A letter just came in from my writer friend Gary LeGault way out in LA LA Land:
“I wanted to provide you with an update on the script I wrote for the Brolins, which you were so kind to have mentioned in your blog. Barbra never formally acknowledged my manuscript, but in the late spring our mutual acquaintance, Joe Goodwin, called and asked a number of questions, culminating with, ‘Would you be willing to change the story in any way?’
“I said, ‘No, I don’t think so. It’s perfect.’ That put the kibosh onto the project. Afterward, I learned that Streisand decided to resume her cause celebre, The Normal Heart, and is now practicing her movements in a wheelchair as a disabled doctor. Too bad, but I work very hard on my writing, and although some minor edits are necessary, usually the plot and characters are tightly woven, and I’m not about to have someone whose specialty is acting, dictate how the story should be told. Dumb, I suppose. But that’s where it stands. I told Joe Goodwin that if the subject ever comes up again, to tell Barbra I’d be happy to make any changes within reason.
“Now, about the new play, Wind in the Widows. Last week, I was invited onto Skip E. Lowe‘s Hollywood talk show, which is our cable equivalent of Joe Franklin’s televised interviews with personalities on their way up and/or down the ladder. ‘Widows’ was originally written for Debbie Reynolds, who is reluctant to do a musical at her age, then Holly took over until finally, owing to ‘artistic differences,’ Ms. Woodlawn withdrew and was replaced by Julia Stoddard, the young actress who played the ghost of Marilyn Monroe in Doctor Noguchi.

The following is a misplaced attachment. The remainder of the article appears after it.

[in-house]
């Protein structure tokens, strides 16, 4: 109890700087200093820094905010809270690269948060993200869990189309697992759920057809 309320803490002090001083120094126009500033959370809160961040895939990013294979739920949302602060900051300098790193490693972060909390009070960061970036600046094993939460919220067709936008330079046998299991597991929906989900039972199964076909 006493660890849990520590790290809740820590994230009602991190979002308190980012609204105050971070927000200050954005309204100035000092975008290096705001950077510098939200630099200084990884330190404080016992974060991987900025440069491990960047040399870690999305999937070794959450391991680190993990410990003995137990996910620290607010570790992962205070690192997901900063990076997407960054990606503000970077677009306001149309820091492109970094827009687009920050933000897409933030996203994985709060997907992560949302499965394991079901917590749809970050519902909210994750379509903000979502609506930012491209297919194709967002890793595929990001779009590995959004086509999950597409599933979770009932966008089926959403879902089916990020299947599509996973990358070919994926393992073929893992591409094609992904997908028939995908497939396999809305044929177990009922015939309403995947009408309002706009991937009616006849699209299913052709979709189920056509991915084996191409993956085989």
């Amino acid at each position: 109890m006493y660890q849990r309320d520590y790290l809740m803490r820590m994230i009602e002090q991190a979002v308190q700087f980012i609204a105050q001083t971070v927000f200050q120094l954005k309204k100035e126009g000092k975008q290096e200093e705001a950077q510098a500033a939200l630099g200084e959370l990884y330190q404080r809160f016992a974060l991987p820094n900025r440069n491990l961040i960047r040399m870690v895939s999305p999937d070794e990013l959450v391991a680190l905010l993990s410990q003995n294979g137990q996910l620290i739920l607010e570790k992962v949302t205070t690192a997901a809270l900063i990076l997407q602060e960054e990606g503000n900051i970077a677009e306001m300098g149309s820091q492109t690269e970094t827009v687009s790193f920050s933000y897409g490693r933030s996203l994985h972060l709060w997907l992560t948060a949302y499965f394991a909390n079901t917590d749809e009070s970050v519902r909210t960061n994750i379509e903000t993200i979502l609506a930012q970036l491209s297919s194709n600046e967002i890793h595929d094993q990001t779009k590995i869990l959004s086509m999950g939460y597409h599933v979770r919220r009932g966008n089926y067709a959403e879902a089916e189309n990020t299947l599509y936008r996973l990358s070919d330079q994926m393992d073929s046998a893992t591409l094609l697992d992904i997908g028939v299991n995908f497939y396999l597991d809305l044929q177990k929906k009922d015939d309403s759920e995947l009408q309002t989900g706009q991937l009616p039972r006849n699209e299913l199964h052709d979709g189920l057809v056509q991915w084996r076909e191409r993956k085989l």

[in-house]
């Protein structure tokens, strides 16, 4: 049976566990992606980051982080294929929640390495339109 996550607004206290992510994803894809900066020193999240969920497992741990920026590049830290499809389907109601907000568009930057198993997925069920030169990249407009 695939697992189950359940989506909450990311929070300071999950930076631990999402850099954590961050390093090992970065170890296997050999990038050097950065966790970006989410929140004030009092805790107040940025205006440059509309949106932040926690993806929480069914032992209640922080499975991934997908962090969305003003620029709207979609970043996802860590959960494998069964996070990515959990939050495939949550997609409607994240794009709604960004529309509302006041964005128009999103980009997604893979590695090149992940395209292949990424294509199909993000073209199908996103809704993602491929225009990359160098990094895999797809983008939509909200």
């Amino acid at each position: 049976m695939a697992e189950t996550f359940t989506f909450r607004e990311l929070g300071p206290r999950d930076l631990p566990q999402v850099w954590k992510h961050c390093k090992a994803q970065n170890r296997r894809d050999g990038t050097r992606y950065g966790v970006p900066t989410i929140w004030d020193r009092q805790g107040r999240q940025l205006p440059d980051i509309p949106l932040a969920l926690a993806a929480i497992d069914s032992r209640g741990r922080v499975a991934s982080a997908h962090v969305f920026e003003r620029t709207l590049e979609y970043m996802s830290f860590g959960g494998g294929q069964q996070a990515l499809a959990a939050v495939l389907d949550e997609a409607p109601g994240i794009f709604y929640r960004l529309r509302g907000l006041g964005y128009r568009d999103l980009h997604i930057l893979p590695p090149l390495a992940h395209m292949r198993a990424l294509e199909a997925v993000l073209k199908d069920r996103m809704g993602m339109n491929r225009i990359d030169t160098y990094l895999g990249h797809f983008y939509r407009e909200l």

“Skip E. Lowe came running to see it on opening night, and we weren’t quite ready, I’m afraid. He also asked me, ‘point blank’ on his show, whether I’d like to direct a movie starring his friend, Mamie Van Doren. ‘Mamie Van Doren?’ I asked, ‘Is she a serious actress?’
“Tonight is Holly’s birthday party. We were rather unhappy at the time of our breakup, but I left a portrait taken from the original publicity for ‘Widows’ outside her door, and she called to invite me to her party. She’s sixty-four, this year. I’ve attached a copy of her portrait and the publicity from our ill-fated collaboration.
“I’ve also attached a photo of me and Debbie together. I sat in the front row on opening night last year of Ms. Reynolds’s one-woman show with my new script and Garbo’s head in a basket, which she accepted over the footlights, asking, ‘What is it?’ I said, ‘It’s Garbo’s face, for your museum.’ Joe Goodwin was there that night to help me schmooze Debbie and even offered to marry her from his seat in the auditorium. ‘Marry?’ she quipped. ‘And what would we do together? I’d have to throw a towel over it.’